Finding Support for our Focusing Process

Last week I attended a learning seminar put on by The Institute for Brain Potential called Calming an Overactive Brain.  It was essentially a lecture given by Dr. Ted Dumas.  I was looking for the latest neurological research around other activities/factors that would support our ability to Focus in addition to practice, practice, practice. Dr. Ted did a wonderful job of packing the day with an incredible amount of content.  Focusing was not specifically mentioned, however, there were some things like meditation, CBT, and optimism training that leaned toward it.  What I would like to share here are the couple of jewels that stood out for me as likely supportive of our Focusing practice.  That is, what can we do now that supports neurogenesis, our bodies ability to create new neural connections so that our physical body-mind has all the support it needs for our Focusing session to unfold with ease and grace?


The first that came up is our gut health.  A healthy gut flora is enhanced by PROBIOTICS and this homeostasis plays a LARGE role in our brain development.   Interestingly, these probiotic or healthy gut bacteria do best with a proper diet as well and for them, these are prebiotics – non-digestable complex carbohydrates.  We do not digest the prebiotics – our probiotic bacteria do.  If you would like to feed your gut flora some foods that enhance their well-being, here are some choices you might consider:  onions, garlic, honey, legumes, dandelion greens, asparagus, artichokes, bananas, wheat, oatmeal, red wine, breast milk.  Research has also shown that eating sweetened yogurt as our sole source of probiotics is not recommended as a way to enhance our gut health.  The added sugar feeds Candida in ways that seem to counter the benefits of introducing more healthy gut flora.  Fresh fruit added to plain yogurt is a much better option.  And even better, be sure you are getting your probiotics from a variety of sources like sauerkraut, miso, kimchi or kombucha.


And the second jewel that stood out for me throughout the day is BDNF.  BDNF is Brain-Derived Neurotrophic Factor.  I know it previously as like a Miracle Grow or fertilizer for our brains.  Probiotics increase BDNF as do antidepressants, cognitive behavioral therapy and voluntary exercise.  BDNF promotes neuron re-wiring, strengthens synapses, stimulates neurogenesis and overall improves our mood and memory.  Good stuff.  Thus, we want to be moving and voluntarily exercising to support our Focusing practice.  My Focusing sessions in which I invite whatever would like to come to my awareness often have shown me how much my body loves to move.  We tend to start our Focusing practices seated with our eyes closed; however, our overall goal is to be Self-in-Presence and open to aha moments as we go about our daily lives, eyes open, moving, interacting. I invite you all to notice what was in place or supported you in making this shift?


I am reminded me of some retreat exercises I’d done in my past called Walk & Talks.  Essentially, people paired up and went for a walk.  Each person took 15-20 min to talk and the companion practiced compassionate non-judgmental listening.  I remember distinctly feeling a strong attachment with one companion I had such that the two of us stayed in touch for years after that retreat.  Our mutual sharing was that powerful.  With the weather improving, this research has inspired me to explore this ‘Walk & Focus’ concept in our more advanced classes this summer – let’s see if we can Focus effectively while taking a walk with our companion.  The BDNF will potentially be flowing more as we move and our brains will feel that support.  Let’s be curious together about how Focusing and movement co-create within us!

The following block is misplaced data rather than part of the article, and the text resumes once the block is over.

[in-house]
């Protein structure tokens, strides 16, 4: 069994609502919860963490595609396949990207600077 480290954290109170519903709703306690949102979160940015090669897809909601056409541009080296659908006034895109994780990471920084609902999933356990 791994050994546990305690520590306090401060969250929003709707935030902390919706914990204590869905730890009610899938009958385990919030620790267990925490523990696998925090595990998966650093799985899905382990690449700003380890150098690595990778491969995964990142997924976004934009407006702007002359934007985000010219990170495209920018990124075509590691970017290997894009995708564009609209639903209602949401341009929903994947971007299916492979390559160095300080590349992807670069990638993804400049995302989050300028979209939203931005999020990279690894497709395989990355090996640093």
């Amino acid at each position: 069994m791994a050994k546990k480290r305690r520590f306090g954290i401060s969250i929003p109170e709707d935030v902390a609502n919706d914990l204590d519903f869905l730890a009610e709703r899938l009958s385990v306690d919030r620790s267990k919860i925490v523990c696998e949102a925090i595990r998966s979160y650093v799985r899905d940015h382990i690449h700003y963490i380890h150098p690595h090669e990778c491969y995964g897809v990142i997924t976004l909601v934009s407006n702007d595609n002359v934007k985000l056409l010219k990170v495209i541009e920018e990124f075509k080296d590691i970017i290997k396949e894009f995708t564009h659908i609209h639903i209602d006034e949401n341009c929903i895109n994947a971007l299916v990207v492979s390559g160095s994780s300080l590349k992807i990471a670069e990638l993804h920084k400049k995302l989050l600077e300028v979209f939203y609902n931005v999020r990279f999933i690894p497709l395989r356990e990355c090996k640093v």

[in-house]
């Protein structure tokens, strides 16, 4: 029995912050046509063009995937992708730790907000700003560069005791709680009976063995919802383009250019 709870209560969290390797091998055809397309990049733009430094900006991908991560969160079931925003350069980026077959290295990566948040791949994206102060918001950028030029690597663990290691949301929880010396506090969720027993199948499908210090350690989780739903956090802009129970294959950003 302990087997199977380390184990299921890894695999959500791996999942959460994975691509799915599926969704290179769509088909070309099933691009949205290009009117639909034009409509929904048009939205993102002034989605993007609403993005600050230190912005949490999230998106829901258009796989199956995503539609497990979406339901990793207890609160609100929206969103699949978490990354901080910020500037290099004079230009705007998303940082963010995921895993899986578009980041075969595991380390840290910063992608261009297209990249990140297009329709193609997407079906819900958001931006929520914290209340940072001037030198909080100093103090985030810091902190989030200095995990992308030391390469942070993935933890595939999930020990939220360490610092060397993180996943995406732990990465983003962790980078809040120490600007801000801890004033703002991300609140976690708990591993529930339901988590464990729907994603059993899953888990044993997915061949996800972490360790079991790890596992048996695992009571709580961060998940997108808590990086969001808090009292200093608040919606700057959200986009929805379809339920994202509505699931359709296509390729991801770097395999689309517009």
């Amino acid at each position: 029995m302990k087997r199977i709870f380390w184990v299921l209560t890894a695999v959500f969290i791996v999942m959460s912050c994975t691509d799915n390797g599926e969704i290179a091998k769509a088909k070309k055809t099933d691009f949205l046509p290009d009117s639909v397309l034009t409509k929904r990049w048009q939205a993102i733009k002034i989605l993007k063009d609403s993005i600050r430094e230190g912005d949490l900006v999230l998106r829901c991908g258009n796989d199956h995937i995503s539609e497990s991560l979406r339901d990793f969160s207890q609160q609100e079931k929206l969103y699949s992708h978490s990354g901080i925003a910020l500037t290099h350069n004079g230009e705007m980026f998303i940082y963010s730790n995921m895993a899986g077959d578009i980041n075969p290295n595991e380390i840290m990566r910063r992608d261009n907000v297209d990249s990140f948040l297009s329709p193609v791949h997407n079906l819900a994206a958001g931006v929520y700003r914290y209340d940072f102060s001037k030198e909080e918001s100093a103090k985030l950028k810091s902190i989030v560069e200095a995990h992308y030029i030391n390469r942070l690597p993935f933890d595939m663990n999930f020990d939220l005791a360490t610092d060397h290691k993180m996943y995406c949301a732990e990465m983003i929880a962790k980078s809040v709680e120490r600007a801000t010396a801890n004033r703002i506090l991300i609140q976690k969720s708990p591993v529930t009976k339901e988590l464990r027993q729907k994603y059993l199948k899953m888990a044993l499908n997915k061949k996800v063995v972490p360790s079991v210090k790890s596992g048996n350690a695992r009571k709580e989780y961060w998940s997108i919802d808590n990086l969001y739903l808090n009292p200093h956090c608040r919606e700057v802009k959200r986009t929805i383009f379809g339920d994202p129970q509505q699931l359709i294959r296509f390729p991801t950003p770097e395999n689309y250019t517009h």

Here is an artist’s deBrain activatedpiction of the thriving aliveness she felt in her brain during her first Guided Focusing Session.  Thank you Anne McAllister!



And lastly, when Dr. Ted came to the part of the day that emphasized what we can do to support calming our brains, he frequently brought up the PAUSE.  Oh, now if that does not bring us all a big smile!  There is research showing that slower decisions allows us to consider all the consequences and come to choices that feel like they benefit the whole team.  This process occurs in our prefrontal cortex and they have some aspects of the holding it all process mapped out to a specific part of the prefrontal cortex.  For example, the pause helps us replace bad habits with good habits and this happens in our ventral striatum and anterior cingulate cortex.  Our replacement behavior must also replace the pleasure or reward produced by the bad habit and pausing in that moment allows us to identify causes and triggers.  Research shows that  “just don’t do it” is not a good long term strategy and that it helps to have a habit replacement partner.  Focusing practice teaches us the same things – acknowledge and accept the bad habit and invite a companion.  Understanding the bad habit is actually our short-cut to arriving at a habit that feels thriving.  And good habits that feed our minds and bodies are like best friends that we can always use more of.

Ok, that feels complete for now.  I’d love to hear any thoughts, comments, ideas this brings up for you.